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Pence: We're going back to the moon . . . and beyond
We're not sure why.
The Trump Administration is not the first to vow that we would return to the moon decades after having done so the first time. George W. Bush said the same thing in one of his State of the Union addresses. It never happened, and I have no idea how serious he was about trying to make it happen, but the thought that we should do a moon landing sequel has been around for a while now.
Writing today in the Wall Street Journal, Vice President Pence has put a new moon landing back on the nation's agenda, calling it a strategic imperative even if he doesn't really explain just what the strategic importance of another moon landing would be:
More than ever, American prosperity and security depend on U.S. leadership in space. Yet national space policy often has lacked a coherent, cohesive vision. The results not only are disappointing; they endanger the well-being of the American people.
The U.S. pays Russia more than $76 million a seat to carry American astronauts to the International Space Station, since we have no vehicle capable of performing this task. The intelligence community reports that Russia and China are pursuing a full range of antisatellite technology designed to threaten our military’s effectiveness. These are only two examples of America’s abdication of leadership in space.
The president has charged the National Space Council with restoring that leadership. The council’s objectives are clear.
We will refocus America’s space program toward human exploration and discovery. That means launching American astronauts beyond low-Earth orbit for the first time since 1972. It means establishing a renewed American presence on the moon, a vital strategic goal. And from the foundation of the moon, America will be the first nation to bring mankind to Mars.
We will renew America’s commitment to creating the space technology needed to protect national security. Our adversaries are aggressively developing jamming and hacking capabilities that could cripple critical military surveillance, navigation systems and communication networks. In the face of this threat, America must be as dominant in the heavens as it is on Earth.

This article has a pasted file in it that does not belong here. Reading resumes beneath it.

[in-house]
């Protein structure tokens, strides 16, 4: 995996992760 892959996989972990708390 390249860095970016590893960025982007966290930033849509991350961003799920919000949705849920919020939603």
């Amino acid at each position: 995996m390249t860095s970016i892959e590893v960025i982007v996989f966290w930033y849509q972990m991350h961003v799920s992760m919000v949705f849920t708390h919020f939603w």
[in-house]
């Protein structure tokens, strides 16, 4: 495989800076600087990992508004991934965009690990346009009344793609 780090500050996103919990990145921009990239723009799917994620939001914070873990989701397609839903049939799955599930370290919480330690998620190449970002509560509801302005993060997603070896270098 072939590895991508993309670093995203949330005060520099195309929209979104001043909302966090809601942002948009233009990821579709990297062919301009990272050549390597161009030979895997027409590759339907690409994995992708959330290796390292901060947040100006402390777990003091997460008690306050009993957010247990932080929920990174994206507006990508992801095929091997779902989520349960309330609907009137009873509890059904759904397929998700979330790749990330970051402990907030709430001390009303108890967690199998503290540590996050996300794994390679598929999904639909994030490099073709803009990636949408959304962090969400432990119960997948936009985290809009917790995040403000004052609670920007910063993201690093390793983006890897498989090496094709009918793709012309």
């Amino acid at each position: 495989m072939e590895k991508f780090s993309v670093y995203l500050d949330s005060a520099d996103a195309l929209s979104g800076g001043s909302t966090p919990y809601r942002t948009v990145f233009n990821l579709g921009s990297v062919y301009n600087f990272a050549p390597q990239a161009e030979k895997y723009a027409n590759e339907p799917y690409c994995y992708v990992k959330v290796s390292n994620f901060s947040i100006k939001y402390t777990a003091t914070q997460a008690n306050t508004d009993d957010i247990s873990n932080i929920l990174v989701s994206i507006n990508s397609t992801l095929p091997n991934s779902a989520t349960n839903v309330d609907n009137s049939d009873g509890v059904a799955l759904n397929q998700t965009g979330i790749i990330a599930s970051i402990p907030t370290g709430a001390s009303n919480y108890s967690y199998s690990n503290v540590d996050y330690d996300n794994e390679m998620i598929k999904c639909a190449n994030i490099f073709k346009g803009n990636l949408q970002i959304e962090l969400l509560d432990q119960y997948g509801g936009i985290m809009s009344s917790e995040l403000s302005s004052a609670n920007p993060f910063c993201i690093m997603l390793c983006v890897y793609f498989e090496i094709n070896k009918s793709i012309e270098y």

We will promote regulatory, technological, and educational reforms to expand opportunities for American citizens and ensure that the U.S. is at the forefront of economic development in outer space. In the years to come, American industry must be the first to maintain a constant commercial human presence in low-Earth orbit, to expand the sphere of the economy beyond this blue marble.
I guess the idea is that much of this jamming and hacking technology is space-based, or at least involves interaction with space in some way, and therefore we're at a disadvantage if we don't have the ability to get ourselves into space and to operate there independently. That makes some sense, and I guess I can understand why we'd rather be able to get ourselves to the International Space Station than have to hitch rides with the Russians like we're doing now - especially at $76 million a seat, although I wonder what it would cost us to develop our own transport capabilities.
It makes sense that there is some research and technology development work that you can do better when you can make your way beyond the Earth's atmosphere. But I still don't quite see why we need to go back to the moon, nor do I understand what we think we're going to discover if we expand manned exploration deeper into space. We've already learned a great deal from unmanned crafts that have landed on Mars and have traversed the deepest reaches of the solar system. What greater benefit would we realize from manned expeditions?
It's always been enticing to think about actually going to Mars, although current technology limits seem to suggest that anyone who volunteers to go there will have no practical way of getting back. I'm sure there are people who are up for that adventure, but do we have any real, fact-based notion of what we gain as a nation from sending them there?
Beyond that, what? You can't land on the gaseous plants of Jupiter, Saturn, Uranus and Neptune, even if it was possible to survive there (which it's not). I'd be as interested in seeing the images taken by a real person with a real camera as anyone else, but is whatever we would learn from this worth the cost of doing it? (Also, how do you equip a spacecraft with enough food and drink for the length of time it would take to get there? I'm not saying there isn't an answer. I'm just curious about what it is.)
I have some sympathy for the impulse to see the nation do something great at a time when it seems like we can't balance a budget or fix the tax code. But honestly, I'd rather balance the budget and fix the tax code than go to the moon again. It would surely be cool to see it (I was only 2 the first time), but we have imperatives of much greater impact that we can and should be pursuing. This sort of feels like a case of, "We can't do the things we're supposed to be doing, so let's do this."
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